Leibo

Can we talk for a moment about service in America circa 2023? This seems necessary because one of two things is afoot in this land of ours.

Either we are seeing the result of businesses being distracted from the real reason they operate – to serve their customers or clients. Or there’s a less pleasant possibility Americans are getting dumber with each passing year.

Whatever the explanation, I think we all can agree that the old days – when the customer was always right and spending money at a business meant they strived to fulfill your needs – is deader than a doornail, though we’ve yet to bury the corpse.

I say this having recently returned home from Starbucks with what was allegedly a black coffee. In theory, this should be the easiest beverage to manufacture in this $26 billion global brand’s arsenal. 

Drinking said beverage revealed it to be the approximate sweetness of a cinnamon roll, My pancreas spasmed like Kari Lake on Election Day. Reading the cup revealed I had received something called a caramel brulee latte, a drink I can neither pronounce nor stomach.

Typically, I wouldn’t complain about such trivia. But it seems nowadays that everywhere I go – that any of us goes – we end up with the wrong order. 

Last week, I got not a few wrong groceries delivered, but every single item wrong. I feel bad for the poor lady who ordered tampons, skim milk, salad fixings and Purina cat food, but ended up with my ground beef, spinach and popsicles.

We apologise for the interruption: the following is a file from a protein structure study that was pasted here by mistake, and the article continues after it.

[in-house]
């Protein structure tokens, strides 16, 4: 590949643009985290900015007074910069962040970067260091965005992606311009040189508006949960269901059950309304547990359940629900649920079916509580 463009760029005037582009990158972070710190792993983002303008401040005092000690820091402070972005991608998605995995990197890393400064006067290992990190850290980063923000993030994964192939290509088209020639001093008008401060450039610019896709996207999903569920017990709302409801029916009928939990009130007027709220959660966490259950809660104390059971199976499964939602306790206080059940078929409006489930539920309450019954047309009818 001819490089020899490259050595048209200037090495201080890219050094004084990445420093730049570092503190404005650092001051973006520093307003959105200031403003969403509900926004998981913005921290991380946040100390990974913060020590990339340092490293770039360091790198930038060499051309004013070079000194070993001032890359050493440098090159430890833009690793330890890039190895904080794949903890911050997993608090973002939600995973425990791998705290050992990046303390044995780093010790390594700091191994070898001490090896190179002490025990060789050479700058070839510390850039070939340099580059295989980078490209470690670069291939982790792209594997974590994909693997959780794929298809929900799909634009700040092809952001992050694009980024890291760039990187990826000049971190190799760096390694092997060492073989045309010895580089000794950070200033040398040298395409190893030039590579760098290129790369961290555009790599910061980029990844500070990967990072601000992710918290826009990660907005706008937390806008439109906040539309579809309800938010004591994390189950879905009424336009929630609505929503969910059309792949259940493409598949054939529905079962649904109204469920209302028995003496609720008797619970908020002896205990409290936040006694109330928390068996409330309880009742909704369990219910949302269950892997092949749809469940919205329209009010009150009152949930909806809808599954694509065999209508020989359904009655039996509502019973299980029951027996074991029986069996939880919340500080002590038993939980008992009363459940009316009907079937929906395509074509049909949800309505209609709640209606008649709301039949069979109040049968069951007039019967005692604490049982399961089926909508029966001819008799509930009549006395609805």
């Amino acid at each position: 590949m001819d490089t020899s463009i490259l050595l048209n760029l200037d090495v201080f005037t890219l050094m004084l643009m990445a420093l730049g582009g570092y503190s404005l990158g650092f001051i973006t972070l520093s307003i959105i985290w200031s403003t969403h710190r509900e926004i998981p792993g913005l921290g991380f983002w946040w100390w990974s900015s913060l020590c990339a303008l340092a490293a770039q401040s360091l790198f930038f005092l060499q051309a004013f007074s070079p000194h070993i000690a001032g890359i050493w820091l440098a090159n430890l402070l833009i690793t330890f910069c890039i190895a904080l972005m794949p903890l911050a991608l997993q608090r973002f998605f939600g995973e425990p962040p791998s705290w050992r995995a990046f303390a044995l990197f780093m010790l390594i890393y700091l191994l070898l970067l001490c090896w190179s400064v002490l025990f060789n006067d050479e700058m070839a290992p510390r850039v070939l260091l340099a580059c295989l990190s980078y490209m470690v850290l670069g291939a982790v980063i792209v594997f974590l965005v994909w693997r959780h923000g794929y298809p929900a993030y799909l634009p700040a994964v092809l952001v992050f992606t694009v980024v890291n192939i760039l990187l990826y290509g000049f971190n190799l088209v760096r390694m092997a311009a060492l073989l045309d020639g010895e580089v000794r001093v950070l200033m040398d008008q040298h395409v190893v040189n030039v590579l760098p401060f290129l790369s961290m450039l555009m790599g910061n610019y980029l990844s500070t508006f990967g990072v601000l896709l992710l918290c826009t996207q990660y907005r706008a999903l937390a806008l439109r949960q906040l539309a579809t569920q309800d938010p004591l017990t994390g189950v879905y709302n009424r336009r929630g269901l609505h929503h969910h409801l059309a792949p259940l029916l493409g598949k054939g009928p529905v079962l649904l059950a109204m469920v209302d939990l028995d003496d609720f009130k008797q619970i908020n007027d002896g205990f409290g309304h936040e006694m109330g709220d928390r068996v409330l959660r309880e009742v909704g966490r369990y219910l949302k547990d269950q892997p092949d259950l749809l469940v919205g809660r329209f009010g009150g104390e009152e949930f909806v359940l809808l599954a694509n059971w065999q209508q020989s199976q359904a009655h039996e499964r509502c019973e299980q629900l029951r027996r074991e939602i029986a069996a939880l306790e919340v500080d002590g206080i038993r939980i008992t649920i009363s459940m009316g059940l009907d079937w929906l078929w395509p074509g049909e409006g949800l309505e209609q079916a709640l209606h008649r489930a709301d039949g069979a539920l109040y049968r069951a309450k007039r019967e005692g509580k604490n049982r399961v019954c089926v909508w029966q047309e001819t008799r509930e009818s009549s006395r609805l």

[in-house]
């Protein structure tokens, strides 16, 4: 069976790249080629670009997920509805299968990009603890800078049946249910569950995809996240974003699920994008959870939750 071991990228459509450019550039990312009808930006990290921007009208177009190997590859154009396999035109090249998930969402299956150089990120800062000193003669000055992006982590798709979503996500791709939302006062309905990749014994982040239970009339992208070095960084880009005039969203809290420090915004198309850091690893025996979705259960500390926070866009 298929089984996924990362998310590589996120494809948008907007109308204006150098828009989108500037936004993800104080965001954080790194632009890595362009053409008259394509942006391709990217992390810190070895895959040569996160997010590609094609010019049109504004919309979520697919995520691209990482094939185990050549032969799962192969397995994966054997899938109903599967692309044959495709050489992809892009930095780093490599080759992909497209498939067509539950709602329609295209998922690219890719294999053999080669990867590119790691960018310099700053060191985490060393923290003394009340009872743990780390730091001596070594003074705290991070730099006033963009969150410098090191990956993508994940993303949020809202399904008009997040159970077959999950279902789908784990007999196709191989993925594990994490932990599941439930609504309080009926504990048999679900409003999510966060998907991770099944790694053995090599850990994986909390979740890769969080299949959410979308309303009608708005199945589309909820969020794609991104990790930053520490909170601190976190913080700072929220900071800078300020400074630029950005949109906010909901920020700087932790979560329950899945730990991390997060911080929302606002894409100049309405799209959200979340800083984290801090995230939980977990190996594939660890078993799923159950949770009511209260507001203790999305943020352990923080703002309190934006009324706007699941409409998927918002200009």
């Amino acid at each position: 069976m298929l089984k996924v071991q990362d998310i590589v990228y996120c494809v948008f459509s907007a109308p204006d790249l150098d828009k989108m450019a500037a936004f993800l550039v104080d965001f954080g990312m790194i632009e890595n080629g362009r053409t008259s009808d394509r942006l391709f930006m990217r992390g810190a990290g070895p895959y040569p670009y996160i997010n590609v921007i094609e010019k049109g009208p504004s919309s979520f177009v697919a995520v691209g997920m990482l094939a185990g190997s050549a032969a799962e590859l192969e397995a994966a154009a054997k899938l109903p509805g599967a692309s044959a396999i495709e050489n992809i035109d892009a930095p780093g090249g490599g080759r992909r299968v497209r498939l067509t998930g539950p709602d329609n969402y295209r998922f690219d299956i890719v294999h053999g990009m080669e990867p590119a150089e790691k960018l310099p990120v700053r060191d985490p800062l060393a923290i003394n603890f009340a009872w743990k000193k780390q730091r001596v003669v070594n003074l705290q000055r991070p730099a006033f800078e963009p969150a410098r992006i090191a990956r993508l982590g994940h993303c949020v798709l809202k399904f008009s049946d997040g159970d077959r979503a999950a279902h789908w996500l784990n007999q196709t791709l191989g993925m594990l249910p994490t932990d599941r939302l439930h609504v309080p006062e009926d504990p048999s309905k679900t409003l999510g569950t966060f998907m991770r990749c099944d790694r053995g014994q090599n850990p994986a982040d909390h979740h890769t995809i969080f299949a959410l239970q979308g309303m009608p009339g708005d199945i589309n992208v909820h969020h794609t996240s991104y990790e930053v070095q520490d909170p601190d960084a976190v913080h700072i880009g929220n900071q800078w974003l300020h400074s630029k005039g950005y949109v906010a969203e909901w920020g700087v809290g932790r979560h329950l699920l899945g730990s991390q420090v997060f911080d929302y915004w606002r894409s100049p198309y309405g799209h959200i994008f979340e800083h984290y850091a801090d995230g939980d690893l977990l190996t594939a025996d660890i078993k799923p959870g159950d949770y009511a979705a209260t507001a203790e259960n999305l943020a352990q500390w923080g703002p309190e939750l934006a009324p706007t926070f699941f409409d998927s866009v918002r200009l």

One place I favor that rarely screws up is In-n-Out. Maybe they do a superior job training their people, but more likely their very limited menu makes screwing up difficult. 

They serve burgers, fries, and drinks. There’s no Sponge Bob kiddie meals, no tuna sliders on special this month. And they don’t seem anxious to shove their politics down your throat.

At Starbucks, the menu is in constant flux. So are the pronouns on employees’ name tags and the associated politics of the workplace. 

In the last quarter of 2022, the company announced a new loyalty partnership with Delta Airlines, the opening of their 6,000th location – in China – and an international “leadership excellence” retreat to help managers “lead their stores and store partner (employees) through the company’s reinvention.”

“We must all think of ourselves as brand new – for the next few days we’ve got to get into a growth mindset,” North American Vice President Sarah Trilling told her colleagues. “What worked yesterday may not work today. We have to think differently.”

Actually, what Starbucks has to do is make coffee. That’s why people go to Starbucks – for the coffee. Not for the growth mindset. 

Or for what company founder Howard Schultz described in a letter to employees late last year as his “business philosophy” based on “the compounding momentum” of love.

I’m not sure what that means. And it may be a felony in Arizona.

The other possibility for this poor service is human error. Last week, the White House announced that a record number of Americans – nearly 160 million – are now employed.

 Part of that is population growth. It also may be that people are so poor these days, they can’t afford to retire or skip work to attend college. Given how often we hear about businesses struggling to find workers, one thing seems certain: We appear to have scraped the bottom of the talent barrel. 

The basic qualification for work today isn’t the willingness to exude perspiration. It’s the ability to exhibit respiration.

Employees who show up get to work. Customers who show up? Don’t expect much and maybe you won’t be disappointed.